Your home may very well be one of your largest financial investments, so it’s important to ensure that it is fully protected in the event of a fire or other extreme weather incident where your home may be unsalvageable. When evaluating the coverage options provided by your insurance provider, it can be hard to navigate the insurance options available and to know exactly just how much insurance coverage you will need in the event of a loss. In this blog, we evaluate the most common home or dwelling values and how they differ from one another.
What is Insurance to Value (ITV)?
To put it simply, insurance to value is to ensure that an insurance policy adequately covers and protects the value of a property or dwelling in the event of a total or partial loss. It is the calculated cost to replace a building or structure, as close as possible to its original state by an insurer and ensures that premiums adequately cover the value of the improvements located on the property. Alternatively, it can be viewed as full disclosure that the building being insured is to the value agreed upon.
There are three ways to estimate “home values”
There are 3 main home or dwelling ‘values’ used to determine the “value” of a residential structures:
- Market Value
- Assessed Value
- Replacement Cost
Replacement cost is a term used in the insurance industry to reflect the estimated actual cost to replace a home in the event of a loss. For example, in the event of a fire completely destroying your home, a replacement cost claim would be used to cover the cost of labour and materials needed to rebuild your house. In this instance, the lot on which your home is located is not included in the “value” of your home, only the physical structure itself. Replacement cost is based on:
- Material & Labour
- Site Supervision Requirements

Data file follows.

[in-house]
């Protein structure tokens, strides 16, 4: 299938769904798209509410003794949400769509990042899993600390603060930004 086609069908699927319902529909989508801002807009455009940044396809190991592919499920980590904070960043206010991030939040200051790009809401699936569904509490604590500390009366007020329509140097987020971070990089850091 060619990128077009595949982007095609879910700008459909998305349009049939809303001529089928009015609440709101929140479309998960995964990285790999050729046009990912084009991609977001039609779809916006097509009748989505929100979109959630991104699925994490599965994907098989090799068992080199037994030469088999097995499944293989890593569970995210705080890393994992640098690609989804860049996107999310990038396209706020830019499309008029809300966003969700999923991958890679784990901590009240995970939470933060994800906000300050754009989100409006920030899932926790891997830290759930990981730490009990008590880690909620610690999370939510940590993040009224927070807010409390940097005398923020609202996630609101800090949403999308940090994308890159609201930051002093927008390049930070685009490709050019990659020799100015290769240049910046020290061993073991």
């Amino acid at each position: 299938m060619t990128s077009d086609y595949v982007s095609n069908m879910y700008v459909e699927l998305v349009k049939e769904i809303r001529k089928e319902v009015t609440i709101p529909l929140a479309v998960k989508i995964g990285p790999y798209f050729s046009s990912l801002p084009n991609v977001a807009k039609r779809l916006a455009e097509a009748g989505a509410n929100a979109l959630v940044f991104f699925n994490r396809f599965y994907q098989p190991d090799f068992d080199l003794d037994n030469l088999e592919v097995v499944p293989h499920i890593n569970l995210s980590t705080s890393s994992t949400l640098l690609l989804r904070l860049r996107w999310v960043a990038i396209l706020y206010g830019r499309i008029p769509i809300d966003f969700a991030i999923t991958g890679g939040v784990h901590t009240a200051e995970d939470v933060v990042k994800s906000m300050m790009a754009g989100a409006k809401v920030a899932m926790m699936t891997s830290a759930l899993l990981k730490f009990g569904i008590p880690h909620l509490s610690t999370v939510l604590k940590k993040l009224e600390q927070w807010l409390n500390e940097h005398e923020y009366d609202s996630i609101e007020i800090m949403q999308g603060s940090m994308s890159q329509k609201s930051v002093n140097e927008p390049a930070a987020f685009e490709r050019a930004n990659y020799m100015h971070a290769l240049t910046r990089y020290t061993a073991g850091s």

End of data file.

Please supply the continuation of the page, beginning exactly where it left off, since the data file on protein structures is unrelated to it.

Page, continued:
- Architect Services
- Contractor Fees
- Building Codes
- Class of Dwelling
- Dwelling Size
A home’s market value is an estimate of the current price that a residence, along with other improvements and including the land/ lot it is situated on could be sold for in a specific real estate market. This is based on a variety of factors that do not necessarily reflect only the physical attributes of the dwelling but also includes factors such as the home’s location, the current real estate market and other external factors such as:
- The desirability of the school district
- The condition of the house
- Scenic views and landscaping
- Lot size and location
- Economic factors
The assessment value of a home is based on the home’s market value and is generally used to determine property taxes. The tax assessment value is usually estimated by a municipal property tax assessor and is based on market value. This may or may not be the same as your current market value depending on when it was assessed.
A tax assessment is based on factors such as:
- Geographic location of the house
- Lot size
- Number of bedrooms
- Number of bathrooms
- Square footage of the dwelling
- Age of the home
- Exterior condition of the home
- Added features such as a deck or garage
Understand Your Home’s Rebuild Cost
To ensure the cost to replace your home is fully covered by your insurance company in the event of a partial or complete loss, it’s important to know the replacement cost of your dwelling. Your insurance company may provide you with an estimated replacement cost for your home. However, if you are in the market for a new insurance provider, or are concerned about your insurance coverage, you may want to consider using an independent replacement cost calculator.
The Douglas Cost Guide: Trusted by Canadian Insurance Professionals
Douglas Cost Guide is the most comprehensive independent residential replacement cost calculator in Canada. It’s an essential tool for acquiring an accurate replacement cost for your home and is used and trusted by leading insurance professionals.
The Douglas Cost Guide evaluates a number of specific elements and components of your home and the rebuilding process in order to provide the most accurate replacement cost available. The costing data combines actual construction costs and estimates for residential dwellings in Canada.
In the event of a total or partial loss of your home, ensure that you are properly insured so that your home can be replaced with little out-of-pocket expense. Trust the Douglas Cost Guide to acquire an accurate home replacement cost.